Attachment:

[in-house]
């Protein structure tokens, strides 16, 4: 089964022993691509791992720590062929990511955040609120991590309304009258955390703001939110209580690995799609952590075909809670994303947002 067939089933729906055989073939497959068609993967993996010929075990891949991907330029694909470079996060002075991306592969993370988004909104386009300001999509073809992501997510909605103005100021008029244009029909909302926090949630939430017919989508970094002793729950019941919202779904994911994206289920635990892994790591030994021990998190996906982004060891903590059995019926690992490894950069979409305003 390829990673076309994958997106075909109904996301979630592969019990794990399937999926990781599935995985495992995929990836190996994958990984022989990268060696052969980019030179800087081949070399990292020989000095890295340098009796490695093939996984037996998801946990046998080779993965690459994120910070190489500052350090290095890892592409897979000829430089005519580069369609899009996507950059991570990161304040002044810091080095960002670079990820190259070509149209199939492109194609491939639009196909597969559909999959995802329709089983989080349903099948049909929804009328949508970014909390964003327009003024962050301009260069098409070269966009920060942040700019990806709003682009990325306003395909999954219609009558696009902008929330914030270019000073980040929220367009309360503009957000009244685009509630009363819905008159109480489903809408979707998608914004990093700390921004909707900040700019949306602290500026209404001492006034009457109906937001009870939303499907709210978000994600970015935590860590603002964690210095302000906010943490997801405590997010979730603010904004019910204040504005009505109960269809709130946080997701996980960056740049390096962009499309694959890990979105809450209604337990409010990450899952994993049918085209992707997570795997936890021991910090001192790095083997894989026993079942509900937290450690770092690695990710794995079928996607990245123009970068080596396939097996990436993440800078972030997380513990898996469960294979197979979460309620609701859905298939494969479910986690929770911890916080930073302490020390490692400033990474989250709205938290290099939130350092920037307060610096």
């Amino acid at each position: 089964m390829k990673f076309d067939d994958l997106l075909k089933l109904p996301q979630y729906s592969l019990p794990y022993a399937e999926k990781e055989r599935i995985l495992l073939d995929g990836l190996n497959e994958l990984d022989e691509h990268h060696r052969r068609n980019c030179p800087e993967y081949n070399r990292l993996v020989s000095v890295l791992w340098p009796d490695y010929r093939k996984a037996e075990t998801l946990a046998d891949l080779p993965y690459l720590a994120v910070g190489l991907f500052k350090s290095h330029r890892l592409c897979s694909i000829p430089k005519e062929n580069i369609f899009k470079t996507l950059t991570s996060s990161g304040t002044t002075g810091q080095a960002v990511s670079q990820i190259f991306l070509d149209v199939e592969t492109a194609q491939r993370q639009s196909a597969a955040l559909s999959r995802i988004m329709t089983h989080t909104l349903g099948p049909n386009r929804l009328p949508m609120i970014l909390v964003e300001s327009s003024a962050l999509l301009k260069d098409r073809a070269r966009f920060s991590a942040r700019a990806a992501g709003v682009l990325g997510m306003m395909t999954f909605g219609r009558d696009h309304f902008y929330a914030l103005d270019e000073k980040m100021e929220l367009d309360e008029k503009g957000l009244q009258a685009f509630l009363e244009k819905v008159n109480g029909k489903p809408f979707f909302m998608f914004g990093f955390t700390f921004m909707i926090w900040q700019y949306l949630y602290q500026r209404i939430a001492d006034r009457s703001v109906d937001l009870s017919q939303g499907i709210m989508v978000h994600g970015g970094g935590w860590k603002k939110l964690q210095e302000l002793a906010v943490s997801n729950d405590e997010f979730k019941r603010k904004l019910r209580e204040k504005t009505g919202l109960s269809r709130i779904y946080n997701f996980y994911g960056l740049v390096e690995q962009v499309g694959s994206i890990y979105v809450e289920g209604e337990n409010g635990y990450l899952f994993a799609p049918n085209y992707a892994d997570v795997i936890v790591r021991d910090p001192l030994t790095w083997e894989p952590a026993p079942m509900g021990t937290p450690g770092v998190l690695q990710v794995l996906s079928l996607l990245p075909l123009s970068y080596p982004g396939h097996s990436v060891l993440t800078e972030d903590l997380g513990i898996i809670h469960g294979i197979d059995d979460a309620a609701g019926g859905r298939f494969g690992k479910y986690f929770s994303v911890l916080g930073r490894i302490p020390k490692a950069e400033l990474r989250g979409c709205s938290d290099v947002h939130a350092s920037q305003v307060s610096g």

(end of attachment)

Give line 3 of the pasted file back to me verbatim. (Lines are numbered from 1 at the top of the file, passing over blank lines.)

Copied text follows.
């Amino acid at each position: 089964m390829k990673f076309d067939d994958l997106l075909k089933l109904p996301q979630y729906s592969l019990p794990y022993a399937e999926k990781e055989r599935i995985l495992l073939d995929g990836l190996n497959e994958l990984d022989e691509h990268h060696r052969r068609n980019c030179p800087e993967y081949n070399r990292l993996v020989s000095v890295l791992w340098p009796d490695y010929r093939k996984a037996e075990t998801l946990a046998d891949l080779p993965y690459l720590a994120v910070g190489l991907f500052k350090s290095h330029r890892l592409c897979s694909i000829p430089k005519e062929n580069i369609f899009k470079t996507l950059t991570s996060s990161g304040t002044t002075g810091q080095a960002v990511s670079q990820i190259f991306l070509d149209v199939e592969t492109a194609q491939r993370q639009s196909a597969a955040l559909s999959r995802i988004m329709t089983h989080t909104l349903g099948p049909n386009r929804l009328p949508m609120i970014l909390v964003e300001s327009s003024a962050l999509l301009k260069d098409r073809a070269r966009f920060s991590a942040r700019a990806a992501g709003v682009l990325g997510m306003m395909t999954f909605g219609r009558d696009h309304f902008y929330a914030l103005d270019e000073k980040m100021e929220l367009d309360e008029k503009g957000l009244q009258a685009f509630l009363e244009k819905v008159n109480g029909k489903p809408f979707f909302m998608f914004g990093f955390t700390f921004m909707i926090w900040q700019y949306l949630y602290q500026r209404i939430a001492d006034r009457s703001v109906d937001l009870s017919q939303g499907i709210m989508v978000h994600g970015g970094g935590w860590k603002k939110l964690q210095e302000l002793a906010v943490s997801n729950d405590e997010f979730k019941r603010k904004l019910r209580e204040k504005t009505g919202l109960s269809r709130i779904y946080n997701f996980y994911g960056l740049v390096e690995q962009v499309g694959s994206i890990y979105v809450e289920g209604e337990n409010g635990y990450l899952f994993a799609p049918n085209y992707a892994d997570v795997i936890v790591r021991d910090p001192l030994t790095w083997e894989p952590a026993p079942m509900g021990t937290p450690g770092v998190l690695q990710v794995l996906s079928l996607l990245p075909l123009s970068y080596p982004g396939h097996s990436v060891l993440t800078e972030d903590l997380g513990i898996i809670h469960g294979i197979d059995d979460a309620a609701g019926g859905r298939f494969g690992k479910y986690f929770s994303v911890l916080g930073r490894i302490p020390k490692a950069e400033l990474r989250g979409c709205s938290d290099v947002h939130a350092s920037q305003v307060s610096g």